I agree with this because in most (all?) cases, turning "many vs many once" (ex: 5 vs 5 in 1 long fight) into "many vs one many times" (ex: 5 vs 1 in 5 short fights) would be more efficient. However, if there is a method to encourage the players to not change "many vs many" into "many vs one", then we might see many vs many being used more. I'm just not sure yet on what method exactly to encourage the players to embrace many vs many.
Depends, I guess. No individual system will probably work 100% of the time, but applying little things here and there or combining said things could add to the level of difficulty.
1) Zerg the Healer?: Healer's friends get ****** and start spamming knockdowns/knockbacks/stuns/whatever-nasty-move-they-might-not-normally-do.
2) Crowd Control Everything then Many vs. One: Possible immunities build or mobs more readily come with countermeasures to recover their allies.
3) Defensive Barriers: Like that Mithra spell may have hinted, barriers could possibly be set up that'd prevent players from passing through or taking heavy damage in the process unless they negate them by whatever means. Friendlies could pass freely while squishies hide inside while doing their thing at range and more durable mobs bring on their hurt from melee range.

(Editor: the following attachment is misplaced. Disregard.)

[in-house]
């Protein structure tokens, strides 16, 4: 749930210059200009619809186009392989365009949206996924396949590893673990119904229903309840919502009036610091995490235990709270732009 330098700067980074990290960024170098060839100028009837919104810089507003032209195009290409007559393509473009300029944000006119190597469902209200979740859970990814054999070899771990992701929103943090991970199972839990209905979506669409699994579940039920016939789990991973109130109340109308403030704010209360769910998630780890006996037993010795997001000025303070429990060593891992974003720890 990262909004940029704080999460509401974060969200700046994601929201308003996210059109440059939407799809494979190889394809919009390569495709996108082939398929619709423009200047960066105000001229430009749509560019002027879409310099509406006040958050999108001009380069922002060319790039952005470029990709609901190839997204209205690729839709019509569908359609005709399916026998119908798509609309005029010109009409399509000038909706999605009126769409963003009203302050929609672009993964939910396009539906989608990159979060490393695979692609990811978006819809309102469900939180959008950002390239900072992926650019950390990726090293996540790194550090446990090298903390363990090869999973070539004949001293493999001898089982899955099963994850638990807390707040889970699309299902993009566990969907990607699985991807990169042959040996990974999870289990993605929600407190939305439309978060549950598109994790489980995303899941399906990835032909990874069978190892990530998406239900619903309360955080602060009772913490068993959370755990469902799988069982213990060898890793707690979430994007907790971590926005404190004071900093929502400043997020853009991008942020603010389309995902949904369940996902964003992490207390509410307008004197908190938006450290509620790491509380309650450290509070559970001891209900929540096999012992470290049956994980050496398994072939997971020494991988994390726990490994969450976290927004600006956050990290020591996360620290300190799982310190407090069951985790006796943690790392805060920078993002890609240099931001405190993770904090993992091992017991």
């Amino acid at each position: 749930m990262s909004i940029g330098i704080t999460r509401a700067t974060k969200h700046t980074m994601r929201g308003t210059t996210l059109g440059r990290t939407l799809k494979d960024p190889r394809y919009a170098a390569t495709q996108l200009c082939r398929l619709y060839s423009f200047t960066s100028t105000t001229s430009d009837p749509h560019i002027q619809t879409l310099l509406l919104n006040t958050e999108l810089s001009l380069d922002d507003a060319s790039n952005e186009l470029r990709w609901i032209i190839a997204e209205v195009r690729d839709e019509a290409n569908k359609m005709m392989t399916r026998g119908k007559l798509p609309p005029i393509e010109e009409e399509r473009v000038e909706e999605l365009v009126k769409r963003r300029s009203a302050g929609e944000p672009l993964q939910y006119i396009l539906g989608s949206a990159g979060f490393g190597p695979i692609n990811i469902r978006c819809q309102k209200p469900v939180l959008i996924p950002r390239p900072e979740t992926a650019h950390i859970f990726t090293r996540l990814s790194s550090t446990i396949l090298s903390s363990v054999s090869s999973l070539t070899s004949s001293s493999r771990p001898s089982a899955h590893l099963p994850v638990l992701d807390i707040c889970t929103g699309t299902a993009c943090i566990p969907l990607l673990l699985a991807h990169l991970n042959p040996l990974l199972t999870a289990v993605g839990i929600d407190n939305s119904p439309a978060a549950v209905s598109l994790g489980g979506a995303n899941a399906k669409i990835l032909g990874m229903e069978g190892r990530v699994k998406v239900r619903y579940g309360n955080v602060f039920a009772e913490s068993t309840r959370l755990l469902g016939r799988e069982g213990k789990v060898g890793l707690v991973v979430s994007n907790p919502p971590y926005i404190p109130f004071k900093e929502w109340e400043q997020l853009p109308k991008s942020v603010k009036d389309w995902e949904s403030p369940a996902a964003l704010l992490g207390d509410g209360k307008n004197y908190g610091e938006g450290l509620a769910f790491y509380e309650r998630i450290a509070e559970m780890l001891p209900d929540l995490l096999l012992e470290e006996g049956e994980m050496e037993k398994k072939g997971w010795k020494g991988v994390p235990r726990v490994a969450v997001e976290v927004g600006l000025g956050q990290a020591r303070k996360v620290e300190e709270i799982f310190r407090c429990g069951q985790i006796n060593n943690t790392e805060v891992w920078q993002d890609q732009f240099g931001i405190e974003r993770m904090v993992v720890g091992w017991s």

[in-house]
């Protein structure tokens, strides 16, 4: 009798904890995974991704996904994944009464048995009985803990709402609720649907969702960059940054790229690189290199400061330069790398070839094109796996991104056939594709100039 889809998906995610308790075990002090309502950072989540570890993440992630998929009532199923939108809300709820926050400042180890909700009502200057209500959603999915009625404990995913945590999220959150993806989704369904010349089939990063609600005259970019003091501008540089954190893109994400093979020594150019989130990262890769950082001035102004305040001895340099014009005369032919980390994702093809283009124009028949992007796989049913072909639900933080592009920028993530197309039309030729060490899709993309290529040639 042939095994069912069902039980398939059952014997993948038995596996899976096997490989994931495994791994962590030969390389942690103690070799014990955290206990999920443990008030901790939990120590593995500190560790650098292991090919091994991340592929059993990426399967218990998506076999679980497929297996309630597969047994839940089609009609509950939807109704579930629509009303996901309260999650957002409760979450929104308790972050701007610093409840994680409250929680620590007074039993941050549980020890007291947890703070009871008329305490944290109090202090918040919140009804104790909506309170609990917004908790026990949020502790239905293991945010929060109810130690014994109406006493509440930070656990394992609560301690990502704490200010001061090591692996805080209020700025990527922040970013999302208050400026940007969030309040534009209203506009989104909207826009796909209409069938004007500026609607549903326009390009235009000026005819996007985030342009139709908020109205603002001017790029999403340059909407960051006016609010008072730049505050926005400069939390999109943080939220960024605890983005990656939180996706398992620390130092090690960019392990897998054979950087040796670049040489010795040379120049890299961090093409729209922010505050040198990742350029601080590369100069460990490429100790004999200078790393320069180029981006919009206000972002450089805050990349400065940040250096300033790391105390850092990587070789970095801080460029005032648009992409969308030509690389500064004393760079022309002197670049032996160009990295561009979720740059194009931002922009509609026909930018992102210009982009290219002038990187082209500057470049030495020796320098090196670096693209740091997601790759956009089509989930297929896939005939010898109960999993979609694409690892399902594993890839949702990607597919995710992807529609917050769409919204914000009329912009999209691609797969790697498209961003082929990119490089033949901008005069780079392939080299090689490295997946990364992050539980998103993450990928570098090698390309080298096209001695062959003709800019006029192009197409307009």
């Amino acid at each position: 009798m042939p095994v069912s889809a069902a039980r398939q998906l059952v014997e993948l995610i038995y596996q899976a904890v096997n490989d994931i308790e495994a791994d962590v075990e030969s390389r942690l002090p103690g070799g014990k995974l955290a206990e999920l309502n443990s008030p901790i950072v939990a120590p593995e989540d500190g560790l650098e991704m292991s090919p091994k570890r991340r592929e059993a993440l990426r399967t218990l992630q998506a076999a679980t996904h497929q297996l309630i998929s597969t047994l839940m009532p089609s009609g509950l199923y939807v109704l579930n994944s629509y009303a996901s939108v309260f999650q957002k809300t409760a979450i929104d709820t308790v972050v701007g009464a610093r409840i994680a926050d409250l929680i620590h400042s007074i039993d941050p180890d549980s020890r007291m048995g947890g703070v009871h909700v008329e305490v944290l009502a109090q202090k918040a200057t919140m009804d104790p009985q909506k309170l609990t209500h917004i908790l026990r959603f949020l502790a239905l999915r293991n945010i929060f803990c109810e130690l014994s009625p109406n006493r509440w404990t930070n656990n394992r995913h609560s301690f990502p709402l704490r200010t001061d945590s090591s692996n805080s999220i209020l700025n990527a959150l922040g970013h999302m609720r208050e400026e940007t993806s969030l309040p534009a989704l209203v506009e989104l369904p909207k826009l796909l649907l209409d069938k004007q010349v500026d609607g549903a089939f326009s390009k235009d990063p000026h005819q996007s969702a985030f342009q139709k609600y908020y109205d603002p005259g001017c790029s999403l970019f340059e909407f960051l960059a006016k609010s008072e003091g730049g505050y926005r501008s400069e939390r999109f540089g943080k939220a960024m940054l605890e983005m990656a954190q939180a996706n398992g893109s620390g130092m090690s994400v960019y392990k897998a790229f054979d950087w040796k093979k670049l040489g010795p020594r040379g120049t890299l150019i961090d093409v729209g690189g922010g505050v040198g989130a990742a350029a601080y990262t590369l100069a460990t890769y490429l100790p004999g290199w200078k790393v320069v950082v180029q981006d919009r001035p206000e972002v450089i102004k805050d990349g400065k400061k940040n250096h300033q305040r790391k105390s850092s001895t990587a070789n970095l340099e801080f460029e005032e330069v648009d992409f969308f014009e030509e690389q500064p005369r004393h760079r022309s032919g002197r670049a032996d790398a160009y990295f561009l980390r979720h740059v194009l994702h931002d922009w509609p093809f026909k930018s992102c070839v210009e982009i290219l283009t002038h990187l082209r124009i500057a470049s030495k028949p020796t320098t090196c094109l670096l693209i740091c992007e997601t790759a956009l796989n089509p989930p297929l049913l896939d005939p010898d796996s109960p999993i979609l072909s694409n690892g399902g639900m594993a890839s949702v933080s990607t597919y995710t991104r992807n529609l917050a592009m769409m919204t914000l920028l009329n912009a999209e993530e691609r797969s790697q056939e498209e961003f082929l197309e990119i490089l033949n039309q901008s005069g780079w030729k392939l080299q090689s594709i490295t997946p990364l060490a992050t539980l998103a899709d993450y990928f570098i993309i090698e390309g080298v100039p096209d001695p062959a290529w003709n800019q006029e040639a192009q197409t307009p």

4) Pack Hierarchy: Perhaps attacking certain mobs in a group would have positive or negative multipliers on enmity. Those handling the boss may find minions bee-lining for them regardless of activities others have on the flunkies, while the boss itself may only care more for its better allies.
5) We're gonna kite you!: Fight probably won't be stationary, the enemy taking advantage of its environment and possibly having movement advantages that would force people to juggle the importance of kills depending on threat to the group and how easily they may be caught. I'd almost expect terrain threats here like rock slides, magma/geyser eruptions, strong wind gusts, and so on.
6) Puzzle mobs: Let's say there's a pack of enemies based on the elemental wheel, but they have attacks that can harm their allies of opposite of affinity for considerable damage or even initiating a vulnerability. The trick would be to get this to happen even though the enemy could be actively trying to prevent it. Though, gimmick fights can easily go a number of ways.
7) Personality preferences: Maybe a certain mob will always, without question, target the person with the lowest max HP. A bull could go ******* if someone is wearing red armor. Maybe an internal server counter shows Gladiators have the most kills on its family and will make it a priority to either run from them or hunt them. Could pretty much pick any "reason" for variable behavior here, but ideally it'd make sense in relation to info given in-game instead of more AV mystery BS.
I'm sure there's more an AI could be tailored around, but just the above would give far more fluidity and difficulty to the system over XI's VE/CE or selective, often overpowerable gimmicks.